Condominiums and homeowner/townhome associations can choose to regulate signage in communities, including posters, flags, banners, and other displays. 

During election season, it is especially important for board members and property managers to establish and communicate regulations. 

Below are seven best practices to reference when discussing political signage policy:

  1. Establish common areas, including lobbies, business centers, gyms, laundry rooms, elevators, recreation areas, and other shared spaces, as neutral zones where political signs are banned. 
  2. To avoid eyesores, establish rules about the types of signs that owners may display. 
  3. Establish rules about appropriate sign dimensions to prevent disruptively or dangerously large signs. 
  4. Establish rules that stipulate a specific amount of signs that can be kept on display. 
  5. Some locations are unsafe to post signs. Establish rules around where signs are allowed and where they are not.
  6. Following Election Day, set clear time frames for how long signs are allowed to stay up.
  7. Ban and remove any political signs with offensive language or explicit imagery. 

Learn more here

 It is likely that any some point you’ll have at least one disruptive neighbor. 

While this may be an inevitable cost of communal living, there are some situations that cross the line and become harassment. 

Unfortunately, harassment can often be difficult to identify and harder to prove.  

In Illinois, if harassment is taking place in a community common area, it is the board’s responsibility to regulate behavior and prohibit it. Most condo declarations in Illinois have anti-nuisance provision, allowing boards to take action in situations that cause disturbance to unit owners in common areas.

Housing providers and employers, co-ops, condominiums, and housing associations can also find themselves in the middle of discrimination and harassment suits. Board members are particularly prone to being targeted by and accused of harassing behavior. Each of these cases will require a different approach to resolution and will need to be treated on a case by case basis. 

Learn more here

COVID-19 has changed everything, including the budgets for condos, townhomes, and homeowner's associations.

In this CAI-IL Q&A webinar, the panelists discuss a wide array of budget items that might need to be added or adjusted as a result of COVID-19. Topics include sanitation, amenities, owner loss of income, security, insurance, and more.

Watch the webinar, here

Illinois currently has an Eviction Moratorium in place, but it is set to expire on September 19th. It is likely that the IL Governor will extend the Moratorium until the end of the year. However, if he does not, then the CDC Eviction Moratorium Order will take its place.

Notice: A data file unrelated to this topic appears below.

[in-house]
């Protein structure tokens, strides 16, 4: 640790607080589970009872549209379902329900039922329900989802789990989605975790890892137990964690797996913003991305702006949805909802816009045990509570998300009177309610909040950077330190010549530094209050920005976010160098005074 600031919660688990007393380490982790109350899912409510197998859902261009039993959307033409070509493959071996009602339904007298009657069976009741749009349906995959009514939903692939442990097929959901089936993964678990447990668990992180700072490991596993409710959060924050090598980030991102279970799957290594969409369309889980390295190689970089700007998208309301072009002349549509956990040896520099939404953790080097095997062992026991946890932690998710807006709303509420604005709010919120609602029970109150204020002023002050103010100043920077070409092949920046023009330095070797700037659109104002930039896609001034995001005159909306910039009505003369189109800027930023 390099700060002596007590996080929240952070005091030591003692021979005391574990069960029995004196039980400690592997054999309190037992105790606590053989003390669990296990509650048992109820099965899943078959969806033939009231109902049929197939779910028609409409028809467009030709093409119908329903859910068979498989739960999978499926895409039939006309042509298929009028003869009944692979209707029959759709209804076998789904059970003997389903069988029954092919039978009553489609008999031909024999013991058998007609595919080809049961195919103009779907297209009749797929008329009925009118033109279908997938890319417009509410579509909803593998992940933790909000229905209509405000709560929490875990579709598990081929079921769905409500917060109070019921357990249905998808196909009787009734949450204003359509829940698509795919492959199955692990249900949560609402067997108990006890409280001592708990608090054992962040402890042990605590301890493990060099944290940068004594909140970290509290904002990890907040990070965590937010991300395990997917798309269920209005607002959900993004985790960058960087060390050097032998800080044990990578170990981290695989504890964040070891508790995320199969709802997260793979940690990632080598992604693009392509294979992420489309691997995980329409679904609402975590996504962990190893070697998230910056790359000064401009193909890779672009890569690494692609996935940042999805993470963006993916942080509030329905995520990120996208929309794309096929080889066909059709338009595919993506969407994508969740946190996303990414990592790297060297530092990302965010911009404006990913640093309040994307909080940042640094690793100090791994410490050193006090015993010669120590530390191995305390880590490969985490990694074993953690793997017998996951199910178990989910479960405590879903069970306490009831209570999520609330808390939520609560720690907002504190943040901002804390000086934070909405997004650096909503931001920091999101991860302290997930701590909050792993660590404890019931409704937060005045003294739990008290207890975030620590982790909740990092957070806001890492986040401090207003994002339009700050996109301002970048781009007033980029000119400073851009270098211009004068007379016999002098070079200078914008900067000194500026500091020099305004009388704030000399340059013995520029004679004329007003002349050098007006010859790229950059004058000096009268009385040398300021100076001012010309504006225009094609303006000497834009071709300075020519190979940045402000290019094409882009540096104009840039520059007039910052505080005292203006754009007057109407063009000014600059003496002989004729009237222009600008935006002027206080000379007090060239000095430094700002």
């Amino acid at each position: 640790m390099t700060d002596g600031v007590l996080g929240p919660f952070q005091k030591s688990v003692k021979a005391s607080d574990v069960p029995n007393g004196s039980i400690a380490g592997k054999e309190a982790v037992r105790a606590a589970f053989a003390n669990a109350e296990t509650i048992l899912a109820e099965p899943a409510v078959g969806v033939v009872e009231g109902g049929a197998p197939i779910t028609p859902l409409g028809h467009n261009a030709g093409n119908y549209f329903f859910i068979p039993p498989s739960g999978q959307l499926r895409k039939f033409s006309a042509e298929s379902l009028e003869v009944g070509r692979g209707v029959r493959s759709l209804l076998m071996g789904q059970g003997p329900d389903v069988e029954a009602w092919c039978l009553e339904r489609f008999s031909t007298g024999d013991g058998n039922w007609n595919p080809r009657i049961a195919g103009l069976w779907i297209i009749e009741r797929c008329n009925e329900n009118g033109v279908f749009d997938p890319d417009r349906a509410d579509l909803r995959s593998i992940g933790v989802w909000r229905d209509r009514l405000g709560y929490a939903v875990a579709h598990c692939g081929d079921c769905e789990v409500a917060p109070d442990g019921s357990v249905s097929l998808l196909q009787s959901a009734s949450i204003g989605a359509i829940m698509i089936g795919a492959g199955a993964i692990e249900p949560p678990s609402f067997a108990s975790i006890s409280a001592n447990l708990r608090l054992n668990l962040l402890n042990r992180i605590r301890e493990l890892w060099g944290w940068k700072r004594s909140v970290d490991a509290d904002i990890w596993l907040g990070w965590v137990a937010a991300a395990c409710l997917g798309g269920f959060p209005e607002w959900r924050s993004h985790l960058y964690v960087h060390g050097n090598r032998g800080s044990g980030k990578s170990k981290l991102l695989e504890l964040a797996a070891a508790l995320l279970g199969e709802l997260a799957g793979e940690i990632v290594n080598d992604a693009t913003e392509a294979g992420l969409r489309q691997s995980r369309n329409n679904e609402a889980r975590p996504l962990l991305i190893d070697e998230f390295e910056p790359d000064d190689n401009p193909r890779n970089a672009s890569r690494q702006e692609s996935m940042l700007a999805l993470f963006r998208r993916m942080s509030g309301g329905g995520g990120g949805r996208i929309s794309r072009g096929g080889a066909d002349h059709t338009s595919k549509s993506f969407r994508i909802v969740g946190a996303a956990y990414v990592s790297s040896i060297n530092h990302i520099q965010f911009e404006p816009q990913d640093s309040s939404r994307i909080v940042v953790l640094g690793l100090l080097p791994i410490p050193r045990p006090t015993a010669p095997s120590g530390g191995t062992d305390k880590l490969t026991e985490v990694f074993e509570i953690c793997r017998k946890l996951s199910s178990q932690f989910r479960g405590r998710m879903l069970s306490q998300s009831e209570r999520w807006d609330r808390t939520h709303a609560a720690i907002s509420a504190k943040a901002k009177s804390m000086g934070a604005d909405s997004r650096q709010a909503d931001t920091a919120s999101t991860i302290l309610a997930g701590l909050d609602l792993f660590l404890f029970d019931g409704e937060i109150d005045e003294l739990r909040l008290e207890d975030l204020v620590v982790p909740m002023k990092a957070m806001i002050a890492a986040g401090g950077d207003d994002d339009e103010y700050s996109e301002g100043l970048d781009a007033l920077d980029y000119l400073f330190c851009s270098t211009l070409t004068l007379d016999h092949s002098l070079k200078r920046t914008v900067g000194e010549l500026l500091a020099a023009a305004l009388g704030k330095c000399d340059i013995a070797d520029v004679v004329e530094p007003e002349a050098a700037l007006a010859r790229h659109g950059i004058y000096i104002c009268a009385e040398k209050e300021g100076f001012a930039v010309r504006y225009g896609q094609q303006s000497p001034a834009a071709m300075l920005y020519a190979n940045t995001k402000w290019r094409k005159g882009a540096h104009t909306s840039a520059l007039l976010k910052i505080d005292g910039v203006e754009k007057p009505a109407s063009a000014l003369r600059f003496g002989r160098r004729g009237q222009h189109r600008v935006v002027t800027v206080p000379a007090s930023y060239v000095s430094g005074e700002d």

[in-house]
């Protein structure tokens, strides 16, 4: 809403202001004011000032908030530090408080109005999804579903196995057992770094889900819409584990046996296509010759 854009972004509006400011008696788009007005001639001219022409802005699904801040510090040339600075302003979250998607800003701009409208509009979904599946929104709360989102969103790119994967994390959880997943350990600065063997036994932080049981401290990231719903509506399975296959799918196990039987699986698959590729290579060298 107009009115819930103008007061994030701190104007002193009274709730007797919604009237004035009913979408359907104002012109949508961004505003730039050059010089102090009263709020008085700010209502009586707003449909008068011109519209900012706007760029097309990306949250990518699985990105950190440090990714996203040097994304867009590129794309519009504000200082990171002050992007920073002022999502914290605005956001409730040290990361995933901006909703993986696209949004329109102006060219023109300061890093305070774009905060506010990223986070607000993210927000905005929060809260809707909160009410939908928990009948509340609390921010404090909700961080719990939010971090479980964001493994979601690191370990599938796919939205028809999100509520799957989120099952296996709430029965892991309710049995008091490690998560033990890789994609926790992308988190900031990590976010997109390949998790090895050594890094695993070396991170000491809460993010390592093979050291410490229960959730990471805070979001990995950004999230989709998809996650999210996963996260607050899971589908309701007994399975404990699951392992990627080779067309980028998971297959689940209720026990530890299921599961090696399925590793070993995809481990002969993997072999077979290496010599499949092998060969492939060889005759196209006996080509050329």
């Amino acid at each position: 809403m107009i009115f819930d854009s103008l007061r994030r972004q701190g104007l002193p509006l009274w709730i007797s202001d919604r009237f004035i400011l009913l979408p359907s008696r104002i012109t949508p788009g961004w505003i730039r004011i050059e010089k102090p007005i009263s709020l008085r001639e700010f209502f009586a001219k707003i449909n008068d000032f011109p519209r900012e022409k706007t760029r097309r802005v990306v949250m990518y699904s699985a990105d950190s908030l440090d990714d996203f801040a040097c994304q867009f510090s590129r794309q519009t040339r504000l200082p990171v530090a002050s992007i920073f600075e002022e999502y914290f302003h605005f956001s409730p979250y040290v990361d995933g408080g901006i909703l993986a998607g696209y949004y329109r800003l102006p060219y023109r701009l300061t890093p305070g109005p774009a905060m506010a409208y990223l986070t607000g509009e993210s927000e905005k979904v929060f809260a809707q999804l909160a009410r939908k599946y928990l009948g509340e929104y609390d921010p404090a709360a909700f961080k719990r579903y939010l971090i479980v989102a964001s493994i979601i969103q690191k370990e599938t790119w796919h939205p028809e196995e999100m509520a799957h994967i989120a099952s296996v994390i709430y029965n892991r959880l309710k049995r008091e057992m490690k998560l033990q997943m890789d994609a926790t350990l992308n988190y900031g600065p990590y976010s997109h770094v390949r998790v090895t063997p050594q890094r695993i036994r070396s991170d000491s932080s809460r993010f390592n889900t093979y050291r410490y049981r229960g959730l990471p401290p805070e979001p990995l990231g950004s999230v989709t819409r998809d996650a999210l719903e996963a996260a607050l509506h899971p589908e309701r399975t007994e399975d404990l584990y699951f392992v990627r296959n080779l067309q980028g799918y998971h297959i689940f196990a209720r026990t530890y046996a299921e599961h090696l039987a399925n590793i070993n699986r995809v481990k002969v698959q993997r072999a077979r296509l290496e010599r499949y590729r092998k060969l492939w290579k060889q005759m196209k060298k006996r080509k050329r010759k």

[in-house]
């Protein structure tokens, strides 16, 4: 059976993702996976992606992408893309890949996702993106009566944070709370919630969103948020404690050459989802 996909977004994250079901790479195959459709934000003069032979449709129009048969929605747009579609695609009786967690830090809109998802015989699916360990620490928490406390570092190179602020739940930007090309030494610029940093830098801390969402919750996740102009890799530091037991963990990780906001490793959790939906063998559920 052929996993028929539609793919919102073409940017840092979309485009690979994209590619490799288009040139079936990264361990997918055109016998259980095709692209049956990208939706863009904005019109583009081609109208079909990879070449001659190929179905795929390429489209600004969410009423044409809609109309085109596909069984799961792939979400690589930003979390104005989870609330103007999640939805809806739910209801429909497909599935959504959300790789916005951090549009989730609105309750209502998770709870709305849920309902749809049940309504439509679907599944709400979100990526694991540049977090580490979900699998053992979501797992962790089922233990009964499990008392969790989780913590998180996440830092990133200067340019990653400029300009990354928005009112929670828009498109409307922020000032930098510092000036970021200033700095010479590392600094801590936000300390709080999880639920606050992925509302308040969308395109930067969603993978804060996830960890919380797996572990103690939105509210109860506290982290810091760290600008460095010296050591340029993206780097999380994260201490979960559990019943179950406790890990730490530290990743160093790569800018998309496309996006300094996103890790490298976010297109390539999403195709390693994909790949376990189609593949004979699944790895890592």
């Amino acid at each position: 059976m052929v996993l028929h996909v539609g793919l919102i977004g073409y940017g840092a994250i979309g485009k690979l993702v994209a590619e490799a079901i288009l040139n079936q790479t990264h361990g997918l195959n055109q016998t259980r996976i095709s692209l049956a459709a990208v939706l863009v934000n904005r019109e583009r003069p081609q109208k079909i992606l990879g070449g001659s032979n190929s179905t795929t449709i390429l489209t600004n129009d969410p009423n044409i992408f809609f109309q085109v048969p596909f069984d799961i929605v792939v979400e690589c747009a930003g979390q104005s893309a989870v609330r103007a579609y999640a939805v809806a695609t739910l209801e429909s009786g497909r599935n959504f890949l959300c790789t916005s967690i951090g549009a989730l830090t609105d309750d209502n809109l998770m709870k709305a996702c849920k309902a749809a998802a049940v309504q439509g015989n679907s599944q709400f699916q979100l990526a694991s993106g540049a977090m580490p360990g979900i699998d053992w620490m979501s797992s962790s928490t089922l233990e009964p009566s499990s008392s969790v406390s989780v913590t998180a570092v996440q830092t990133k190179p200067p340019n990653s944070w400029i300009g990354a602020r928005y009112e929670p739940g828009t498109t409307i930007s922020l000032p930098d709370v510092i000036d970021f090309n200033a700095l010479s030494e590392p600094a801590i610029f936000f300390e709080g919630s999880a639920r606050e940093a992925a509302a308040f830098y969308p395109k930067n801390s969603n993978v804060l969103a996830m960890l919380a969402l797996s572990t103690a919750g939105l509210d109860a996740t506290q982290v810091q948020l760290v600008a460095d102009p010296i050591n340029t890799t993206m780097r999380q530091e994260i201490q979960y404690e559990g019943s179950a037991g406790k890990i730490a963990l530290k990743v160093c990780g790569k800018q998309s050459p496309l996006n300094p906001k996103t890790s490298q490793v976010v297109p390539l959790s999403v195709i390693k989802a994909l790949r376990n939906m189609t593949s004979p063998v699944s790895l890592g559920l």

Under this Order, tenants must send a declaration stating…

  1. The individual has made their best efforts to obtain government assistance for rent/housing.
  2. The individual either expects to earn no more that $99,000/year for the 2020 calendar year, or was not required to report any income in 2019 to the IRS, or received a stimulus check pursuant to Section 2201 of the CARES act. 
  3. The individual is unable to pay full rent/housing payments due to substantial loss of household income or compensable work hours, a lay-off, or extraordinary out-of-pocket medical expenses. 
  4. The individual is making their best efforts to make timely partial payments.
  5. Eviction would likely render the individual homeless.

This Order does not apply to tenants who engage in criminal activity, threaten the health/safety of others, violate building codes or health ordinances, or violate other contractual obligations outside of the timely payment of rent/housing payments.

The eviction moratorium affects condo owner investors who rent out their units and condo associations addressing delinquent accounts via a forcible (eviction) lawsuit.

Amidst coronavirus, board members and property managers have begun conducting virtual meetings.

While the switch from in-person to virtual meetings requires some adjustments, the accessibility, affordability, and convenience are hard to overlook. 

Benefits of virtual meetings include…

  1. Accessibility. The cost of video conferencing software, such as Zoom or Skype, is low. Additionally, board members will likely already own a smartphone or computer that will allow them to access the applications.
  2. Participation. Since virtual meetings don’t require attendees to be in the same place, seasonal owners, owners traveling out of state, and owners with tight schedules can all still participate.
  3. Convenience. Virtual meetings are easy to schedule and sending out calendar invites prevents the need to print fliers or post signs. Screen sharing options are also convenient for sharing documents, agendas, etc. without needing to print materials. 
  4. Structure. Virtual meetings can be held in the same way that in-person meetings would be, and follow the same rules, ethics, and customs.

Learn more about the benefits of virtual meetings, here

You can also check out KSN’s podcast episode on virtual meetings with KSN attorney, Janelle Dixon, here

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